In Depth: U.S. and China Take a Step Forward on Trade
After 14 rounds of negotiations stretching over almost two years, the U.S. and China Wednesday signed an 88-page phase one trade deal covering a range of issues from agriculture purchases to financial services, intellectual property, technology transfer and foreign exchange.
At the White House signing ceremony, U.S. President Donald Trump called the negotiations “tough, honest, open and respectful” and the result “historical” and “momentous.” U.S. lead negotiator Robert Lighthizer told the president the job was “tougher” than he expected. Both parties called the deal “fair and reciprocal.”
Trump has already started attributing the record U.S. stock market boom to the deal with China, followed by the Senate passage of a new North American trade pact. The accords give him some ammunition for his re-election campaign as he faces an impeachment trial in the U.S. Senate.
And yet, after sifting through every detail of the 88 pages, some experts concluded that the deal offers little but a big import order that China needs anyway and reaffirmation of some commitments China had already made or acceleration of opening-up measures it already started. At the same time, the deal does remove trade uncertainties for now, which is beneficial for both counties, experts say.
Jacob Kirkegaard, a senior fellow at the Peterson Institute for International Economics, said a key agreement is that both parties will stop increasing tariff frictions. He said he didn’t expect Trump to bring up any new economic or trade demands with China before the U.S. election in November.
No date has been set for the start of further negotiations, but Trump said his goal is to finish a complete trade deal after the election, indicating an expectation of a prolonged phase two negotiation. But a relatively slow phase two negotiation doesn’t mean that tensions and confrontations will return any time soon, said Martin Chorzempa, a research fellow at the Peterson Institute.
Big step in intellectual property protection
The first chapter, making up about one-fifth of the agreement, covers intellectual property, a central issue in the trade talks. One section regarding new-drug patents, which people in the industry say is the biggest step China has made, could particularly benefit global pharmaceutical companies. China promises to improve the country's protection and enforcement of drug-related intellectual property rights and to allow drug patent applicants to rely on supplemental data to satisfy requirements relevant for patentability.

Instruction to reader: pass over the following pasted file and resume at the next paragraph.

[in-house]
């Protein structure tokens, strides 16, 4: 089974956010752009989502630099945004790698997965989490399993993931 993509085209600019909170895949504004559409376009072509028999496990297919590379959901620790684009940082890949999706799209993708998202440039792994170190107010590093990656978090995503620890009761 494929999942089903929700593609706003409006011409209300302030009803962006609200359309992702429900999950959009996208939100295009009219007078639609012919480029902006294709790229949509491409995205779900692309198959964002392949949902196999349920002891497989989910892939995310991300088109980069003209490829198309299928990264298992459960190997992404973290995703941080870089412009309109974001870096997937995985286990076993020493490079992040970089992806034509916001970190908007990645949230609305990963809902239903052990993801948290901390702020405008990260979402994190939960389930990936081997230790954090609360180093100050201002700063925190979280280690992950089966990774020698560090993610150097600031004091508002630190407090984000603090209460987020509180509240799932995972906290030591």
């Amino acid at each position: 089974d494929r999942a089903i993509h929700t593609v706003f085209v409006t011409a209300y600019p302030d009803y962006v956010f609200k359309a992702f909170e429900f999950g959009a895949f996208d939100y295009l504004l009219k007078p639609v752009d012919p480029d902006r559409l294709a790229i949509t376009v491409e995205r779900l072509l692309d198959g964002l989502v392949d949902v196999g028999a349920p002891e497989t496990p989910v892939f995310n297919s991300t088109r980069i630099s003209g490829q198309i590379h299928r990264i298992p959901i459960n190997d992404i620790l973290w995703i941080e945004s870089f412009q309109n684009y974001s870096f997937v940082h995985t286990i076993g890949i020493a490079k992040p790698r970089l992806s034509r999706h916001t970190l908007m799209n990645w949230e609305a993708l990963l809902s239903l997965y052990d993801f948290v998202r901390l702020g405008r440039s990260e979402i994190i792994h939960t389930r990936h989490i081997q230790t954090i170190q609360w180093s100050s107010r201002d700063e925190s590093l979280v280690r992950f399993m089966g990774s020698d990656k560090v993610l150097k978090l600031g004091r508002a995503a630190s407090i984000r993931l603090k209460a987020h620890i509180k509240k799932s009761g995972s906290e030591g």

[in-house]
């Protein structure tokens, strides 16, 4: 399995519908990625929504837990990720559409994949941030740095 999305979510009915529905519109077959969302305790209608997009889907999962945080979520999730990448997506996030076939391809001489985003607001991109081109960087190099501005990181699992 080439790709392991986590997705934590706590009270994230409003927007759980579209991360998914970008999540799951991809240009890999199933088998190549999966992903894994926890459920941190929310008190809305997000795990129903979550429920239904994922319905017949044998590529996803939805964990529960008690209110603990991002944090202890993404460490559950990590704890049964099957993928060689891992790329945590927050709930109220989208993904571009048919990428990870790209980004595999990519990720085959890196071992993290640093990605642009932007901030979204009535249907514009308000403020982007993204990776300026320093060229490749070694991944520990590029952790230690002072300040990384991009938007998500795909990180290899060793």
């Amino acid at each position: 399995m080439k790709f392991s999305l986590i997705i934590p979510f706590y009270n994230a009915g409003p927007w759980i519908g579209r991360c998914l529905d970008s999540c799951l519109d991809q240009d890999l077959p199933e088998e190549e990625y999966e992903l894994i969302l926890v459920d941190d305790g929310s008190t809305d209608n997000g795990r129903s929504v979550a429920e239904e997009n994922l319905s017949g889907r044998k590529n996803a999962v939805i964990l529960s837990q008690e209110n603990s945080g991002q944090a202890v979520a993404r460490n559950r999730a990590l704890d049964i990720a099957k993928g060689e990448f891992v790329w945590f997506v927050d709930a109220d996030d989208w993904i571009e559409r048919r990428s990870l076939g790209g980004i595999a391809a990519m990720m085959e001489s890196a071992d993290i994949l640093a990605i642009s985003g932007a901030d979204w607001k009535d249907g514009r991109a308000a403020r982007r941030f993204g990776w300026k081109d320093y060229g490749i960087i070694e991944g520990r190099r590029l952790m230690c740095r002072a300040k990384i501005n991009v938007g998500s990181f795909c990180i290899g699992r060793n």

In the past, China didn’t allow the use of such supplemental data, which caused years of delay for new foreign drugs to enter China’s market. The new system will not only make the Chinese market more attractive but also will create new incentives for drug innovation in China, said Jia Ping, a senior researcher at Huazhong Science & Technology University.
China also pledges to take actions similar to American law to resolve patent disputes over generic drugs, step up enforcement efforts against counterfeit medicines and share information with U.S. regulators on such actions.
$200 billion of purchase orders from airplanes to crude
As part of the phase one deal, China agrees to buy no less than $200 billion of American goods and services above what it bought in 2017 over the next two years, including $77.7 billion in manufactured products such as airplanes, cars, pharmaceuticals, machines and equipment; $32 billion of agricultural goods; $52.4 billion of energy products; and $37.9 billion of services.
Energy accounts for more than a quarter of the total of additional imports. Crude oil and liquefied natural gas (LNG) are expected to be the major part of Chinese purchases to be expanded. Already the world’s largest importer of crude oil and natural gas, with $240.4 billion of crude imports in 2019, China has enough market capacity to absorb the additional shipments, according to Liang Ming, director of the Institute of International Trade, a research unit under China’s Ministry of Commerce.
Compared with imports from Australia and Qatar, LNG from the U.S. often costs Chinese importers less, said Dong Xiucheng, an international trade professor at the University of International Business and Economics in Beijing. But distance and higher freight costs make American crude oil less competitive than supplies from the Middle East, said an oil industry source.
Most U.S. petroleum is light crude, which has low density and usually costs more compared with heavy crude because it produces a higher percentage of gasoline and diesel fuel. China’s refineries in the coastal regions are mostly designed to process heavy crude. Switching to U.S. light crude may affect the refineries’ product structure, the oil industry source said.
Agricultural products are another main component of China’s purchase agreement. Beijing is to buy an additional $32 billion of U.S. agriculture products above the 2017 baseline of $24 billion over the next two years. That includes $12.5 billion this year and $19.5 billion in 2021.